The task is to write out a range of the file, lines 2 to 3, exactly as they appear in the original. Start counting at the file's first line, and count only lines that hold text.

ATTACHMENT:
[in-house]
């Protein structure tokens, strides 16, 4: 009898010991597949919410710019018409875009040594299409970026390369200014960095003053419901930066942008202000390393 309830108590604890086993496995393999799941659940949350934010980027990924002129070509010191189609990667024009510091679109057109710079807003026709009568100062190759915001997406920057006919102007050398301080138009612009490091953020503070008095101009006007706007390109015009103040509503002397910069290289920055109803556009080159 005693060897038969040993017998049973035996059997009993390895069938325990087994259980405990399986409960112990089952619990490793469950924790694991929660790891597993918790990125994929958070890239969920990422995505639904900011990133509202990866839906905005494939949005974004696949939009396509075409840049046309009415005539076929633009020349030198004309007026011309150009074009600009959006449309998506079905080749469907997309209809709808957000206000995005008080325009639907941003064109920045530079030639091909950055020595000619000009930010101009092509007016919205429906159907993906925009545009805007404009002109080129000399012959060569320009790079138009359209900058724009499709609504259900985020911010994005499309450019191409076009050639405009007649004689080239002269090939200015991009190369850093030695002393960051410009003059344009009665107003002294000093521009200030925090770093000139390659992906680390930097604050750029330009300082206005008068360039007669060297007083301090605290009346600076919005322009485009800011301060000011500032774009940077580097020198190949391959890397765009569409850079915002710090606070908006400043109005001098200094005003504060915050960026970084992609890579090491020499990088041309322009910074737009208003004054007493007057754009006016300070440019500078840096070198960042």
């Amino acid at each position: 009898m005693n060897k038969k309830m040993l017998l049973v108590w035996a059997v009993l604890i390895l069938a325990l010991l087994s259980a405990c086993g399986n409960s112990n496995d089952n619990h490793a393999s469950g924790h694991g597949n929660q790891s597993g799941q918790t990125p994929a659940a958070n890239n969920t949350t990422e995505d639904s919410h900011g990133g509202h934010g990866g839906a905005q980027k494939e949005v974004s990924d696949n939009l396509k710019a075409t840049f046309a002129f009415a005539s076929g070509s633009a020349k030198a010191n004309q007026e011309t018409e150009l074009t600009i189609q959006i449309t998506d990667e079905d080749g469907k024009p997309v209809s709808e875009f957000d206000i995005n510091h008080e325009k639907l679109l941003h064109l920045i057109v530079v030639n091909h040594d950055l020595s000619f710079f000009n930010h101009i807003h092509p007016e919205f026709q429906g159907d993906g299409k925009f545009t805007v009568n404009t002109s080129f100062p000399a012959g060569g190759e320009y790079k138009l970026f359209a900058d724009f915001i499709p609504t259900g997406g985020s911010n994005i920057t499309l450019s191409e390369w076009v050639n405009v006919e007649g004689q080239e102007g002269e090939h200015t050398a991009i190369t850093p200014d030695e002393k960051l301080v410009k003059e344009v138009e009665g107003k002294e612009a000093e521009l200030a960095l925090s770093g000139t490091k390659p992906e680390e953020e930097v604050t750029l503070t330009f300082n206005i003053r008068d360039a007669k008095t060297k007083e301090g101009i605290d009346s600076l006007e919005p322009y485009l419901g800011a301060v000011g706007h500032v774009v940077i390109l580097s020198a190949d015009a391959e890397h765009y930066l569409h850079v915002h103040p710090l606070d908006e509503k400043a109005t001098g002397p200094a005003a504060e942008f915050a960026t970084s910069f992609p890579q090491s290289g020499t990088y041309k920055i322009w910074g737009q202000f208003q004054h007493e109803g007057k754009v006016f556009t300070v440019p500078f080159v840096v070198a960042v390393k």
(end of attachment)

């Protein structure tokens, strides 16, 4: 009898010991597949919410710019018409875009040594299409970026390369200014960095003053419901930066942008202000390393 309830108590604890086993496995393999799941659940949350934010980027990924002129070509010191189609990667024009510091679109057109710079807003026709009568100062190759915001997406920057006919102007050398301080138009612009490091953020503070008095101009006007706007390109015009103040509503002397910069290289920055109803556009080159 005693060897038969040993017998049973035996059997009993390895069938325990087994259980405990399986409960112990089952619990490793469950924790694991929660790891597993918790990125994929958070890239969920990422995505639904900011990133509202990866839906905005494939949005974004696949939009396509075409840049046309009415005539076929633009020349030198004309007026011309150009074009600009959006449309998506079905080749469907997309209809709808957000206000995005008080325009639907941003064109920045530079030639091909950055020595000619000009930010101009092509007016919205429906159907993906925009545009805007404009002109080129000399012959060569320009790079138009359209900058724009499709609504259900985020911010994005499309450019191409076009050639405009007649004689080239002269090939200015991009190369850093030695002393960051410009003059344009009665107003002294000093521009200030925090770093000139390659992906680390930097604050750029330009300082206005008068360039007669060297007083301090605290009346600076919005322009485009800011301060000011500032774009940077580097020198190949391959890397765009569409850079915002710090606070908006400043109005001098200094005003504060915050960026970084992609890579090491020499990088041309322009910074737009208003004054007493007057754009006016300070440019500078840096070198960042």
């Amino acid at each position: 009898m005693n060897k038969k309830m040993l017998l049973v108590w035996a059997v009993l604890i390895l069938a325990l010991l087994s259980a405990c086993g399986n409960s112990n496995d089952n619990h490793a393999s469950g924790h694991g597949n929660q790891s597993g799941q918790t990125p994929a659940a958070n890239n969920t949350t990422e995505d639904s919410h900011g990133g509202h934010g990866g839906a905005q980027k494939e949005v974004s990924d696949n939009l396509k710019a075409t840049f046309a002129f009415a005539s076929g070509s633009a020349k030198a010191n004309q007026e011309t018409e150009l074009t600009i189609q959006i449309t998506d990667e079905d080749g469907k024009p997309v209809s709808e875009f957000d206000i995005n510091h008080e325009k639907l679109l941003h064109l920045i057109v530079v030639n091909h040594d950055l020595s000619f710079f000009n930010h101009i807003h092509p007016e919205f026709q429906g159907d993906g299409k925009f545009t805007v009568n404009t002109s080129f100062p000399a012959g060569g190759e320009y790079k138009l970026f359209a900058d724009f915001i499709p609504t259900g997406g985020s911010n994005i920057t499309l450019s191409e390369w076009v050639n405009v006919e007649g004689q080239e102007g002269e090939h200015t050398a991009i190369t850093p200014d030695e002393k960051l301080v410009k003059e344009v138009e009665g107003k002294e612009a000093e521009l200030a960095l925090s770093g000139t490091k390659p992906e680390e953020e930097v604050t750029l503070t330009f300082n206005i003053r008068d360039a007669k008095t060297k007083e301090g101009i605290d009346s600076l006007e919005p322009y485009l419901g800011a301060v000011g706007h500032v774009v940077i390109l580097s020198a190949d015009a391959e890397h765009y930066l569409h850079v915002h103040p710090l606070d908006e509503k400043a109005t001098g002397p200094a005003a504060e942008f915050a960026t970084s910069f992609p890579q090491s290289g020499t990088y041309k920055i322009w910074g737009q202000f208003q004054h007493e109803g007057k754009v006016f556009t300070v440019p500078f080159v840096v070198a960042v390393k």